Interviewing Frank Turner for Distant Warning
Interviewing Frank Turner for Distant Warning
By Bella Holt
So… I’m on a fan site for a singer/songwriter/performer called Frank Turner. He is an Englishman who currently plays acoustic guitar, sometimes solo but mostly with a backing band called “The Sleeping Souls” – their name is a reference to a song lyric from a track on his fourth studio album England Keep My Bones. I got into Frank’s music around the time that album came out and met him that year. He is kind thoughtful person and deeply passionate about music which he loves to share. When someone asked on a facebook page (Frank Turner Army) if anyone had any questions they wanted to ask Frank as they were interviewing him later… well… I might have put one or two or several questions forward. I was asked (and pestered ;-) ) by a few people to interview him myself, but have been reluctant to do so. I have a brain disorder that puts me on the autistic scale and as a result I tend to talk a lot and go off on weird tangents…..
Pauline suggested that I do an email interview for Distant Warning as I am a member here as well. I put together some different questions to the ones I posted of the FTA page and Pauline asked Frank if that would be ok - This is the result….
1) History is Important (your T-shirt from Val) – you reference history and historical figures in some of your songs, do you ever think about the phrase “history is written by the victors” and wonder how close what we think we know is compared to what might have actually happened?
FT: Um, well, yes, but that’s a pretty cursory comment on historiography as an idea. I think historians generally are aware of that and try to lift the cover, I’d say that’s the first thing anyone thinking about history does actually.
2) With that in mind – is there a historical event you wish you knew more about, but have not been able to find out the details you would like to know?
FT: I always have a long list of things I want to find out more about. I’m currently looking into biographies of Leonardo Da Vinci and histories of Chechnya.
3) Do you ever hope that people who hear your songs will look up the obvious references in them? (eg: My Kingdom for a Horse, Boudicca, Prufrock, 1905 vs 1917, Watt Tyler, Rufus the Red - to name one or two… and more recently Josephine and Cleopatra…) Do you mind if people don’t understand the obvious ones?
FT: I guess I hope people have some understanding of the reference, in the sense that it’s there to enhance the meaning of the song (rather than just to show off). But I’m not writing songs to educate people, if they don’t choose to look into it, well, such is life.
4) There is a “Miss-heard Lyrics” thread on your forum, something I noticed about some of the things people miss-hear are things they might not know about, so they choose the closest word that they think it might be and squeeze that in instead. Have you ever listened to an album, or a song and badly misheard a lyric, only to discover the real lyric later? Can you tell us what it was?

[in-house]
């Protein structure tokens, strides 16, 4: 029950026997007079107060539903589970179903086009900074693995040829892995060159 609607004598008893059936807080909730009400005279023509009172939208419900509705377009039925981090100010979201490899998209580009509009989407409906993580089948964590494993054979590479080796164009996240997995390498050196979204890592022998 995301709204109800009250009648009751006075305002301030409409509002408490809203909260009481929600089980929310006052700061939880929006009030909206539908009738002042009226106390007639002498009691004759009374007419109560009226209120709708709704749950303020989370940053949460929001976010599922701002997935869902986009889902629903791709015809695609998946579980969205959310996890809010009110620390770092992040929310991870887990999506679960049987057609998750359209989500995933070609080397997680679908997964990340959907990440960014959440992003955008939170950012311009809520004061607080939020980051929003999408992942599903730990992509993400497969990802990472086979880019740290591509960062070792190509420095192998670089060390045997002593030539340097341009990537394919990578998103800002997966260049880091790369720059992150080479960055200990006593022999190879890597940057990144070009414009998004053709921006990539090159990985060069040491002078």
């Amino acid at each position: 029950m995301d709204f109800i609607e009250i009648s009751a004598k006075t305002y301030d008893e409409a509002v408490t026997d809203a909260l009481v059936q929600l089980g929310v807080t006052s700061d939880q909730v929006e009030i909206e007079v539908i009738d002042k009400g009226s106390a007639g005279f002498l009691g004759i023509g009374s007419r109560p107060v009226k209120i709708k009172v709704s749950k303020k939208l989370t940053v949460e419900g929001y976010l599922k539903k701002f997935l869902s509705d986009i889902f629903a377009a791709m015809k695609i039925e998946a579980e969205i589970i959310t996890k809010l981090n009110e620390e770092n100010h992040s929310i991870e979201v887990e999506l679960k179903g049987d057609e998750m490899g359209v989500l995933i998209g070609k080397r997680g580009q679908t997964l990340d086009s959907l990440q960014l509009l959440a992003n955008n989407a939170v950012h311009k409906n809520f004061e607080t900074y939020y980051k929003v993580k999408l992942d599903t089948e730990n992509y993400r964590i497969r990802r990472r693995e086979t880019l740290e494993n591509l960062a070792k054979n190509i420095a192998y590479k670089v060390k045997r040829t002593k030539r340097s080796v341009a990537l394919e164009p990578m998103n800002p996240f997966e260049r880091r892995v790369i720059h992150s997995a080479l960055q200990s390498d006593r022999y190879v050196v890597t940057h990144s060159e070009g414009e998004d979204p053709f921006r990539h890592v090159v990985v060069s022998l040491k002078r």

FT: Sure, many times. There’s a lyric in “A Letter” by Mineral - “You looked like a sailor, with a tattoo of an anchor on your arm”. I always heard it as “you looked like a saviour, with a tattoo of an angel on your arm” which is kind of pretty in its own way I think. There were no lyric sheets for me to check back then alas.
5) I know you are a Cory Branan fan. Have you heard his song “Wreck of the Sultana”?
https://www.youtube.com/watch?v=sfCe0B77i3w Are you aware it’s a true story and there is a project to make a film about it remeberthesultana.com ?
FT: Can’t say I had heard it. Will check it out.
6) Are there any songs by other people that reference an event, that made you think about it and go look it up? If so, what was the song and the event?
FT: I guess… There’s a bunch of old folk and blues songs that reference events, sinking of ships, wars and so on, that I’ve looked up.
7) Other than the joke in Jet Lag about time zones - are there others that you can count on one hand the number of people who spotted a reference or joke slipped into a song? (you don’t have to tell what they are I’m just curious)
FT: Yes, loads. Hard to list them off the top of my head, but, for example, there’s a fair few Phillip Larkin references floating around the place that people seem to have missed.
8) I know you don’t get very much time whilst on tour to visit places in the way you might if you were on holiday there, but do you ever try to organise things like press for example, so that you get enough time to visit – for example a museum or historical monument – something you are particularly interested in while you are there during tour time?
FT: I do try on occasion, sure, but I’m not on holiday, I’m working, so everything else takes priority, time-wise.
9) Regarding planning tours – are you (and the Sleeping Souls and your crew) able to have any say in what cities or venues you visit on tour and the routes you take to get there?
FT: I usually have some ideas about cities I’d like to hit on a tour, but routing a full tour is a massive and specialised undertaking, which I don’t want to interfere in - my agent is paid to do that job.
10) Are there any places you are desperate to go back to on tour because of something totally unrelated to touring or history or how many friends you have there? Like a really good restaurant, or stunning scenery maybe?